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The Outlook

To understand where we are heading we first need to understand how we measure our changing climate. Here Alec Baldwin as a part of his award winning podcast, Here's The Thing interviews climate scientists Drs. Kate Marvel and Peter deMenocal on how climate predictions are made.

  • Here's The Thing - Climate Science Explained
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  • Alec Baldwin, Dr. Peter deMenocal & Dr. Kate Marvel
00:00 / 00:00

 

"Global warming??? What global warming??? Its raining in August?!"

 

We've hear this many times before and it highlights an important differentiation: weather vs climate. Weather is the day-to-day state of the atmosphere with an outlook of days to weeks. Climate looks at the average weather conditions over a period of 30 years or more. While weather forecasts use up to date satellite information and local weather stations to help predict up and coming weather events, climate predictions differ. They look at what the world may look like in 25 to 100 years from now. This is done using "climate models", computer simulations that look at how various factors will change our climate. For example climate scientists can assess the affects of a rise in sea temperatures on sea levels and local weather systems. To create these models and thus assist climate scientists in these predictions, data is used from satellites, trees and ice cores allowing them look into past climates.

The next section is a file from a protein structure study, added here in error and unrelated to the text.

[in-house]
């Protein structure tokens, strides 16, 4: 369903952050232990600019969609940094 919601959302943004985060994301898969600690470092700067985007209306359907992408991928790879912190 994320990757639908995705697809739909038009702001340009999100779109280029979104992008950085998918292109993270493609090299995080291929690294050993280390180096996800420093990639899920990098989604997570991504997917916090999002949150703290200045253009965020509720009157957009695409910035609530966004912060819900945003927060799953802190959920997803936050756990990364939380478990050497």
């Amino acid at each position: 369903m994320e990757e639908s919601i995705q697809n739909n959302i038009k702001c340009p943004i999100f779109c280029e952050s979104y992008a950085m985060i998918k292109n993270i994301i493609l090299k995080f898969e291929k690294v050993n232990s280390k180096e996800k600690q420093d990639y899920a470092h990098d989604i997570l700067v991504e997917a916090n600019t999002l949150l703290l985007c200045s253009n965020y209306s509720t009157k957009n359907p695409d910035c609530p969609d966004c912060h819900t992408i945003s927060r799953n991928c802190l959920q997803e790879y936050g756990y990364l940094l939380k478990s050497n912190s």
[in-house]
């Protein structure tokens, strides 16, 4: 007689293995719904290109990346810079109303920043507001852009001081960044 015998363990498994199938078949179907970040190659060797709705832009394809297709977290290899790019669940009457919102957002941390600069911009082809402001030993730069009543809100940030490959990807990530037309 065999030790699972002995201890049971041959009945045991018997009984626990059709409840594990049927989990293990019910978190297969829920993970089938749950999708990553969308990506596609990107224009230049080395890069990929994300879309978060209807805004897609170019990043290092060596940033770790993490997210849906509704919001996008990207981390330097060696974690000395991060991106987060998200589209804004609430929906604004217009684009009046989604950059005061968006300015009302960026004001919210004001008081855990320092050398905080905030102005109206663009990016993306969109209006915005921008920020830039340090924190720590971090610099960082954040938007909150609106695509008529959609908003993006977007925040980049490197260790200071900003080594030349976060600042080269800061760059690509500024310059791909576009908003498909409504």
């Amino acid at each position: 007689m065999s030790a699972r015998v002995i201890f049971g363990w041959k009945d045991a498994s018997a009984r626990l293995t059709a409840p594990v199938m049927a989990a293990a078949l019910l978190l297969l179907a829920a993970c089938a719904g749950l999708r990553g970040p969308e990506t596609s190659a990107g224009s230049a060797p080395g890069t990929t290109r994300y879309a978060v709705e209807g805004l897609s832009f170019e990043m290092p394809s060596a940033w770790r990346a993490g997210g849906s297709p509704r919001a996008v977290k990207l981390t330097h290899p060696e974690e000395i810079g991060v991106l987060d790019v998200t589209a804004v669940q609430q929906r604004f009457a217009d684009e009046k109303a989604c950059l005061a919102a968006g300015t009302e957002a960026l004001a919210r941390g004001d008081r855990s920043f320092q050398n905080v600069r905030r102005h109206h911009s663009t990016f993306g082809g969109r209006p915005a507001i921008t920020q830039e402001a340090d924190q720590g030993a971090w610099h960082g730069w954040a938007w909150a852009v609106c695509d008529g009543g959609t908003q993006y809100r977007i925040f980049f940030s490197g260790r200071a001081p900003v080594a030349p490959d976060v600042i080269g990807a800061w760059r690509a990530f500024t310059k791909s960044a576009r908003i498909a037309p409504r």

In 2018 the Intergovernmental Panel on Climate Change (IPCC) produced a report on the impacts of global warming of 1.5°C above pre-industrial levels. It states that humans are estimated to have caused 1°C of global warming since pre-industrial levels and this is likely to rise to 1.5°C between 2030 and 2052 if it continues at the current rate. It is clear however that the rate is increasing. Climate models predict significant increases in extreme weather events, surface temperatures and drought between 1.5°-2°C of global warming. Climate models predict that by 2100 sea levels will be 0.1m (48cm vs 58cm) higher if we exceed global warming of 1.5°C. While 0.1m may not seem much it would expose a further 10 million people to sea rise related risks. By allowing global warming to exceed the 1.5°C increase in global warming we can expect a 3% decrease in crop yield, a 5% decrease in global GDP and a 2 month increase in average drought length by 2100.

Click on the sun above to find out more on the impacts of climate change at 1.5°C, 2°C and beyond. Our future depends on how we act. On 22nd April 2016 175 world leaders signed the Paris Agreement at the UN Headquarters in New York. The aim of the agreement was to limit global warming to well below 2°C. To limit further rises in global warming we now need to aim for carbon neutrality (net zero carbon emissions). The graph below shows us possible predictions in the future of global warming based on when we achieve net zero carbon emissions. 

Weather

The major concern is that not enough people are listening and we are way off target to keeping global warming below 1.5°C.

Please click on the Extinction Rebellion logo to be linked to their website to find out more about the current climate emergency.

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Click the return button and scroll left to learn how healthcare influences climate change.